BY DIANE DIMOND
Would you hire someone to manage your personal affairs and finances who charged $50,599.18 in just three months?
What if they charged $1,560 to make two phone calls to your son to discuss “dates for (a) Christmas” visit with you? Or if you got a bill for more than $1,000 from this person because her “computer emails appear(ed) to be breached … (and) extensive work (was) done on (her) phone and computer as a result,” and she charged you for calls to her IT department and an attorney she consulted?
And what if this same person refused to communicate with two of your three children even when you were rushed to the hospital? And when they placed a couple of phone calls three days later to see how you were doing you were charged another $990? Is there any part of this that sounds reasonable?
This is the reality facing a woman I wrote about earlier this year. Widow Betty Winstanley, 94, is under a disputed court-ordered guardianship and lives in a retirement home in Pennsylvania. She is forced to pay her court-appointed guardian for the expenses I just described (and many more) because Pennsylvania Common Pleas Court Judge Jay J. Hoberg says she must.
After a perfunctory hearing in July 2014, just three weeks after her husband of 72 years died and during which Betty said not one word (she attended without her hearing aids), Judge Hoberg declared the very articulate and quick-witted Winstanley was “totally incapacitated.”
Hoberg appointed a guardian from the for-profit guardian conglomerate to take complete control of Betty’s life, including when her children can visit, where she can go and disbursement of all her assets. Betty is concerned that her estate will quickly be emptied and there will be nothing left to leave her heirs.
“If I was so demented, as they say, these things wouldn’t bother me,” Winstanley told me in her cut-to-the-chase, common sense fashion.
The first guardian appointed to Betty charged $125 an hour. Her current guardian charges $300 an hour, and now she’s petitioned to sell the Winstanley home in Somerset, Pennsylvania, and liquidate two investment accounts so she can pay Betty’s bills, including the $50,599.18 she says is due to her. Even though this guardian has had control since December 2015, Betty’s monthly expenses at the retirement home haven’t been paid for months and she now owes back payments of $34,217.22. In addition, thousands more are owed to the attorney the guardian consults.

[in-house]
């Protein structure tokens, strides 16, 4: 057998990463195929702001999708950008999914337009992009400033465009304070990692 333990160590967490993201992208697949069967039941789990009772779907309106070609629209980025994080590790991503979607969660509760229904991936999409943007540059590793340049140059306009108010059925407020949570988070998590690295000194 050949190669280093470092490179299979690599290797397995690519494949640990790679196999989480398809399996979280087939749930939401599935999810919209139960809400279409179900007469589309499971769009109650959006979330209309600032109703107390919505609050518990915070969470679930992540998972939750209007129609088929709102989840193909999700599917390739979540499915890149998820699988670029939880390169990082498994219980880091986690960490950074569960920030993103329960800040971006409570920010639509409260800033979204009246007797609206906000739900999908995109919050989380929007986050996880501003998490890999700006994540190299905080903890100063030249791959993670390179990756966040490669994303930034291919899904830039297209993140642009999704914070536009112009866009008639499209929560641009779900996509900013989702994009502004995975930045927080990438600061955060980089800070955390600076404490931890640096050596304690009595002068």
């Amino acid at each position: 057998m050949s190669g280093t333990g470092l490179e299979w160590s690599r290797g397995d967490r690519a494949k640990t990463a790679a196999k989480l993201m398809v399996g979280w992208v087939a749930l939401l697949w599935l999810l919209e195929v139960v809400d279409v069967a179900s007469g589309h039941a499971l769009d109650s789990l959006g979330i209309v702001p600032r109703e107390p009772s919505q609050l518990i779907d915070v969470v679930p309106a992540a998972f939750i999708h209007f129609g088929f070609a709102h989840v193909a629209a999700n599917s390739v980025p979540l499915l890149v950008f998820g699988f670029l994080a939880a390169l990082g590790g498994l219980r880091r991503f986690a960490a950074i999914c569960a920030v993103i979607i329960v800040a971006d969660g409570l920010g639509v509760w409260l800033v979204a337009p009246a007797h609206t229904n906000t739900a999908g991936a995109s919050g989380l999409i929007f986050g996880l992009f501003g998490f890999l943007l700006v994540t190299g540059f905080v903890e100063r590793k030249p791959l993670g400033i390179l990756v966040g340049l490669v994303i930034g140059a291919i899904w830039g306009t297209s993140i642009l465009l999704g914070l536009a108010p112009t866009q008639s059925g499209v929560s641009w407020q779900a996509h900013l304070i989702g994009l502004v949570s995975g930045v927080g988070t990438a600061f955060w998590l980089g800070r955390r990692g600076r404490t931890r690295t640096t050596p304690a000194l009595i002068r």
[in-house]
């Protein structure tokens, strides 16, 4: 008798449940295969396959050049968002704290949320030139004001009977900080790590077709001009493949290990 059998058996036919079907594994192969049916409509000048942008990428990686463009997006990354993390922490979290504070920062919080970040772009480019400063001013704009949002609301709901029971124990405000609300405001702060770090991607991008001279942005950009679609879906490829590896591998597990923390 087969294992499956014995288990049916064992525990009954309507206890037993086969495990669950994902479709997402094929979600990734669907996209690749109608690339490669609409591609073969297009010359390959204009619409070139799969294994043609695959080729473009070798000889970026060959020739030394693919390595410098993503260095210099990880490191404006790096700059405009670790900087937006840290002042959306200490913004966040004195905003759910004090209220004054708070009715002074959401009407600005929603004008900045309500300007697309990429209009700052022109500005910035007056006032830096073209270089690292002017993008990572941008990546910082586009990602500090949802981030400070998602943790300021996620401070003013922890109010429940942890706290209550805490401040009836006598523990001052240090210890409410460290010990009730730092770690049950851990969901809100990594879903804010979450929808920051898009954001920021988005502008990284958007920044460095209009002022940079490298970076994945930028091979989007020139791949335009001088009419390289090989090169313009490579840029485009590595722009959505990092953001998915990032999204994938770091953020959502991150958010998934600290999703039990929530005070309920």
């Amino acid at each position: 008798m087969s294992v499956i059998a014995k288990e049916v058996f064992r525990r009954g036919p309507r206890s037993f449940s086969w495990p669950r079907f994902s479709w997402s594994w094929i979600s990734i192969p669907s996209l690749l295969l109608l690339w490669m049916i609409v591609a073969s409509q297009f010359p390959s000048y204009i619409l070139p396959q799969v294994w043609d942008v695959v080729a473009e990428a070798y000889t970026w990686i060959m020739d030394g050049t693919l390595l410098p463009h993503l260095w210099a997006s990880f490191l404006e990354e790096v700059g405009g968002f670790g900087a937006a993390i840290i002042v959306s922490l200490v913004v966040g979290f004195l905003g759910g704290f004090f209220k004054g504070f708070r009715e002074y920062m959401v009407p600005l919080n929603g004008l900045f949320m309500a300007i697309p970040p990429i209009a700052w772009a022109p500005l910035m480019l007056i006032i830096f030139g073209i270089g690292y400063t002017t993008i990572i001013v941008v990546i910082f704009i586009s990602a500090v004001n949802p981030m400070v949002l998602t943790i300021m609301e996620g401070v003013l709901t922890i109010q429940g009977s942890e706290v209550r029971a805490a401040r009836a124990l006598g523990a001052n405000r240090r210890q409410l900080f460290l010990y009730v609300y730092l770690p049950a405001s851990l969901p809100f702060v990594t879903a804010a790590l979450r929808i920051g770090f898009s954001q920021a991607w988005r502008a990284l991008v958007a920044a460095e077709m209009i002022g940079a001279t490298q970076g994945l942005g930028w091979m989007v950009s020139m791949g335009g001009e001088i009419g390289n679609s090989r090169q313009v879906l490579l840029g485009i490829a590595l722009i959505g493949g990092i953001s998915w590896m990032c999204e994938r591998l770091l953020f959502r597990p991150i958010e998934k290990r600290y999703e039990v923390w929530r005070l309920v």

Since first writing about the growing problem of unwarranted court-ordered elder guardianships I have been deluged with horror stories from across the country. Wanting to understand the process better I recently attended one of Mrs. Winstanley’s hearings.
At issue the day I visited court was a motion by the guardian to subpoena Betty’s cellphone records. The guardian wanted the contents of all incoming and outgoing telephone calls, texts and voicemail messages to determine if Betty’s son, David, had “communicate(d) with his mother in an abusive and/or threatening manner.”
Back in 2014, David, frustrated with his mother’s new guardianship situation, had ranted a bit and left some unpleasant messages, but there have been no complaints against him since he was accused of “upsetting” his mother. Still, the hunt for conflict continues — at $300+ an hour.
An invasion of Betty’s privacy, you say? Yes, I thought so, too, and I wanted to see just how many civil rights a ward of the court loses after being declared “totally incompetent.”
I never got the chance. Judge Hoberg booted me from the courtroom along with two other journalists interested in Betty’s plight. His reason for closing the hearing to outside scrutiny? He wanted to protect “the ward’s” privacy! How ironic.
The judge ultimately ruled that Betty’s guardian could only ask the phone company if any numbers had been blocked on Betty’s phone. Her son Richard, who initiated the guardianship and has long been at odds with his brother David, had complained he had been blocked from contacting his mother. David, the actual owner of the phone, denies such action.
For almost two years now, Judge Hoberg has refused to look past the sibling sniping and rule on Betty’s simple request to move to a retirement home closer to David and her daughter, Liz, in Annapolis, Maryland. After all, Betty argues, they are the children who come to visit her most often, and she has other family in Maryland as well.
“I have no family near here,” Betty told me. “I just want to be near my family. Is that too much to ask?”
But understand: To let Betty leave the state would be to deprive Pennsylvania of the money her guardian, the for-profit guardian conglomerate, the retirement home and several others will make if Betty stays put. Because money is the great motivator in these cases I am not hopeful the judge will look past the ill-fitting incapacitation label he slapped on Betty and grant this elderly woman’s last wish to move.
The system has become a mockery of the laws designed to protect and defend our elderly. I write about it because it’s likely happening where you live, too.
Rockland resident Diane Dimond is a syndicated columnist, author, regular guest on TV news programs, and correspondent for Newsweek/Daily Beast. Visit her at www.DianeDimond.net or reach her via email [email protected]
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